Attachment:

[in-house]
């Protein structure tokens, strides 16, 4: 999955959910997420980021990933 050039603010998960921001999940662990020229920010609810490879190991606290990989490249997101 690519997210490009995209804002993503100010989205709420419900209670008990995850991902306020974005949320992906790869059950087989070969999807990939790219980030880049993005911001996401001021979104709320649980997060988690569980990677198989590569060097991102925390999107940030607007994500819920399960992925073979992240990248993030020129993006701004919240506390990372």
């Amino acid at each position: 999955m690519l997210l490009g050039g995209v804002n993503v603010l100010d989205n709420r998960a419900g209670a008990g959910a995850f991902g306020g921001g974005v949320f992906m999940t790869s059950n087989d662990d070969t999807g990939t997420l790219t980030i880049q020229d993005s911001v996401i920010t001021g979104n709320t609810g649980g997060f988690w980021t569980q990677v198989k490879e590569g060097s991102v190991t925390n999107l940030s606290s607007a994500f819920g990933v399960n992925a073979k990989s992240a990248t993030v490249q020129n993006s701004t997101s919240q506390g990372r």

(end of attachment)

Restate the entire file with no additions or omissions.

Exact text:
[in-house]
């Protein structure tokens, strides 16, 4: 999955959910997420980021990933 050039603010998960921001999940662990020229920010609810490879190991606290990989490249997101 690519997210490009995209804002993503100010989205709420419900209670008990995850991902306020974005949320992906790869059950087989070969999807990939790219980030880049993005911001996401001021979104709320649980997060988690569980990677198989590569060097991102925390999107940030607007994500819920399960992925073979992240990248993030020129993006701004919240506390990372």
């Amino acid at each position: 999955m690519l997210l490009g050039g995209v804002n993503v603010l100010d989205n709420r998960a419900g209670a008990g959910a995850f991902g306020g921001g974005v949320f992906m999940t790869s059950n087989d662990d070969t999807g990939t997420l790219t980030i880049q020229d993005s911001v996401i920010t001021g979104n709320t609810g649980g997060f988690w980021t569980q990677v198989k490879e590569g060097s991102v190991t925390n999107l940030s606290s607007a994500f819920g990933v399960n992925a073979k990989s992240a990248t993030v490249q020129n993006s701004t997101s919240q506390g990372r």